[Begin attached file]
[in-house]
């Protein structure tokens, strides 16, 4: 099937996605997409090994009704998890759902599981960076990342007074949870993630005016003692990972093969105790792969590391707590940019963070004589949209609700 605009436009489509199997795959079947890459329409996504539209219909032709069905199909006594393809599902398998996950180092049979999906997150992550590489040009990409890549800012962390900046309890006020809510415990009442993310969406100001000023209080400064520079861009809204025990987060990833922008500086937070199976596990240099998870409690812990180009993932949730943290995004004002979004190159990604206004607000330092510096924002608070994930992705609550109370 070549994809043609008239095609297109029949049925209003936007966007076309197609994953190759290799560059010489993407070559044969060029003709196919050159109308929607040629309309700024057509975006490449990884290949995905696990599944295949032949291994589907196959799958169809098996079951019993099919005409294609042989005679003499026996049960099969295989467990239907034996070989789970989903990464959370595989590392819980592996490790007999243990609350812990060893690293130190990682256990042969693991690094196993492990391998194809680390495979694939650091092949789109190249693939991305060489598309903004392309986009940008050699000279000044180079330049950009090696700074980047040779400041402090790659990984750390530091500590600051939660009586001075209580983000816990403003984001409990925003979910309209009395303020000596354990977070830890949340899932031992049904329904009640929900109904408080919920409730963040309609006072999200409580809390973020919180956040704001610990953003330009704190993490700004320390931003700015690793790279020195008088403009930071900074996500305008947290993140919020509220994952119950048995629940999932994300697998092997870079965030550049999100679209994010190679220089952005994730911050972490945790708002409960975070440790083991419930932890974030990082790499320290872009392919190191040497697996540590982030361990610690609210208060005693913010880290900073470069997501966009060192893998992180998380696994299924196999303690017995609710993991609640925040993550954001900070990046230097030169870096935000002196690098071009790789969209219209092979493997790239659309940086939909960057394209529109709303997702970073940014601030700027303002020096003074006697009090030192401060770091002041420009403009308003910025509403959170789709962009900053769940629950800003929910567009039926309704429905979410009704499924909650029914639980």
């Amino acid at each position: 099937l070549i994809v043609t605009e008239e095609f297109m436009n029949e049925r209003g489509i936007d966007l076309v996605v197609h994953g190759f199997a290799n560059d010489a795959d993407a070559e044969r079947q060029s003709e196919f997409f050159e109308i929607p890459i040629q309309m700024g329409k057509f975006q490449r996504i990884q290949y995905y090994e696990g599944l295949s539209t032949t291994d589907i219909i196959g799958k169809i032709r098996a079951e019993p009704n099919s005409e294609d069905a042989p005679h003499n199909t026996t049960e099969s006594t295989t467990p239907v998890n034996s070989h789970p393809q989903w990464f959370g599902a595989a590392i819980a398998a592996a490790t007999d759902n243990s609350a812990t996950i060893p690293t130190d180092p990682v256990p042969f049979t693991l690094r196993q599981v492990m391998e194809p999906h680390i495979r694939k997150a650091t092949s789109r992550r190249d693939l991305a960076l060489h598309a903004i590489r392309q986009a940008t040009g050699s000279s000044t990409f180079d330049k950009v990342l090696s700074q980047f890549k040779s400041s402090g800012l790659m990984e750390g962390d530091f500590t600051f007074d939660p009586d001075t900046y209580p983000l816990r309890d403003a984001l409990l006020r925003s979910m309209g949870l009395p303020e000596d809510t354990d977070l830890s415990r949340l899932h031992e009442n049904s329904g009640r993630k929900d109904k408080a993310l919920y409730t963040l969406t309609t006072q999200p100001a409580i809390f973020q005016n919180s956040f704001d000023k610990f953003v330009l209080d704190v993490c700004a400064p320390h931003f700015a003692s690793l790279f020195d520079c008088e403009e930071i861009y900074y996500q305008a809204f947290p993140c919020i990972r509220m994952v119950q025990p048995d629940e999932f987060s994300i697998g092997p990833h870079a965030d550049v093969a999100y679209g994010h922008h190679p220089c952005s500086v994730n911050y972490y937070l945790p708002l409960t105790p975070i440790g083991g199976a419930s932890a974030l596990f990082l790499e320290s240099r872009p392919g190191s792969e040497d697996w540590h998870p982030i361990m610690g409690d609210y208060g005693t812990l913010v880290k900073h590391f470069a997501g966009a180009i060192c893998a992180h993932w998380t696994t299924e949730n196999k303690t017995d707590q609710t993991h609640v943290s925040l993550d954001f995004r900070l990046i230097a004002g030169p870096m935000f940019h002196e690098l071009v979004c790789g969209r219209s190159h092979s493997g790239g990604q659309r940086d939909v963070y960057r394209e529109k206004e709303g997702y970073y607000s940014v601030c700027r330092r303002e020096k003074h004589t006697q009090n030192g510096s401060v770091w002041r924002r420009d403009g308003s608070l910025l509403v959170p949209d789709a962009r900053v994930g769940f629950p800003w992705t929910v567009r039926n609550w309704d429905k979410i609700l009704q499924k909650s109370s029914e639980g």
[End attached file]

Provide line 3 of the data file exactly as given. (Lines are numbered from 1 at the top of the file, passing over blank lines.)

């Amino acid at each position: 099937l070549i994809v043609t605009e008239e095609f297109m436009n029949e049925r209003g489509i936007d966007l076309v996605v197609h994953g190759f199997a290799n560059d010489a795959d993407a070559e044969r079947q060029s003709e196919f997409f050159e109308i929607p890459i040629q309309m700024g329409k057509f975006q490449r996504i990884q290949y995905y090994e696990g599944l295949s539209t032949t291994d589907i219909i196959g799958k169809i032709r098996a079951e019993p009704n099919s005409e294609d069905a042989p005679h003499n199909t026996t049960e099969s006594t295989t467990p239907v998890n034996s070989h789970p393809q989903w990464f959370g599902a595989a590392i819980a398998a592996a490790t007999d759902n243990s609350a812990t996950i060893p690293t130190d180092p990682v256990p042969f049979t693991l690094r196993q599981v492990m391998e194809p999906h680390i495979r694939k997150a650091t092949s789109r992550r190249d693939l991305a960076l060489h598309a903004i590489r392309q986009a940008t040009g050699s000279s000044t990409f180079d330049k950009v990342l090696s700074q980047f890549k040779s400041s402090g800012l790659m990984e750390g962390d530091f500590t600051f007074d939660p009586d001075t900046y209580p983000l816990r309890d403003a984001l409990l006020r925003s979910m309209g949870l009395p303020e000596d809510t354990d977070l830890s415990r949340l899932h031992e009442n049904s329904g009640r993630k929900d109904k408080a993310l919920y409730t963040l969406t309609t006072q999200p100001a409580i809390f973020q005016n919180s956040f704001d000023k610990f953003v330009l209080d704190v993490c700004a400064p320390h931003f700015a003692s690793l790279f020195d520079c008088e403009e930071i861009y900074y996500q305008a809204f947290p993140c919020i990972r509220m994952v119950q025990p048995d629940e999932f987060s994300i697998g092997p990833h870079a965030d550049v093969a999100y679209g994010h922008h190679p220089c952005s500086v994730n911050y972490y937070l945790p708002l409960t105790p975070i440790g083991g199976a419930s932890a974030l596990f990082l790499e320290s240099r872009p392919g190191s792969e040497d697996w540590h998870p982030i361990m610690g409690d609210y208060g005693t812990l913010v880290k900073h590391f470069a997501g966009a180009i060192c893998a992180h993932w998380t696994t299924e949730n196999k303690t017995d707590q609710t993991h609640v943290s925040l993550d954001f995004r900070l990046i230097a004002g030169p870096m935000f940019h002196e690098l071009v979004c790789g969209r219209s190159h092979s493997g790239g990604q659309r940086d939909v963070y960057r394209e529109k206004e709303g997702y970073y607000s940014v601030c700027r330092r303002e020096k003074h004589t006697q009090n030192g510096s401060v770091w002041r924002r420009d403009g308003s608070l910025l509403v959170p949209d789709a962009r900053v994930g769940f629950p800003w992705t929910v567009r039926n609550w309704d429905k979410i609700l009704q499924k909650s109370s029914e639980g």